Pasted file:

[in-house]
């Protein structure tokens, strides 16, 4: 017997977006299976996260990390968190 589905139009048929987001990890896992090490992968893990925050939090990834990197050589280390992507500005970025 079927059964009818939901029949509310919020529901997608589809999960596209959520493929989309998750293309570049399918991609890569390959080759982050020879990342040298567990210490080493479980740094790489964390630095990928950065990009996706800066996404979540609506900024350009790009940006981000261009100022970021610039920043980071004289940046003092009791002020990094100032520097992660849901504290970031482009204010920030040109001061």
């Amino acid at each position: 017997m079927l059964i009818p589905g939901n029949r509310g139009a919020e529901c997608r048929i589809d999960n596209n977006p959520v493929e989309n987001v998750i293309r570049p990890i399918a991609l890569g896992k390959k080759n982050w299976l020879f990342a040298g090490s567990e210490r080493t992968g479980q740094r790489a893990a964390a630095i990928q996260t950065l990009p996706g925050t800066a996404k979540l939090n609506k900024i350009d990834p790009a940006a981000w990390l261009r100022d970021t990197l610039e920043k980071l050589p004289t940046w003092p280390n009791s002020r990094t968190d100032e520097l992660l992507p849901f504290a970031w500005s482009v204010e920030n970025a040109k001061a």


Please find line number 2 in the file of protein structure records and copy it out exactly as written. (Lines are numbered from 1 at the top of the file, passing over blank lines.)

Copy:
């Protein structure tokens, strides 16, 4: 017997977006299976996260990390968190 589905139009048929987001990890896992090490992968893990925050939090990834990197050589280390992507500005970025 079927059964009818939901029949509310919020529901997608589809999960596209959520493929989309998750293309570049399918991609890569390959080759982050020879990342040298567990210490080493479980740094790489964390630095990928950065990009996706800066996404979540609506900024350009790009940006981000261009100022970021610039920043980071004289940046003092009791002020990094100032520097992660849901504290970031482009204010920030040109001061």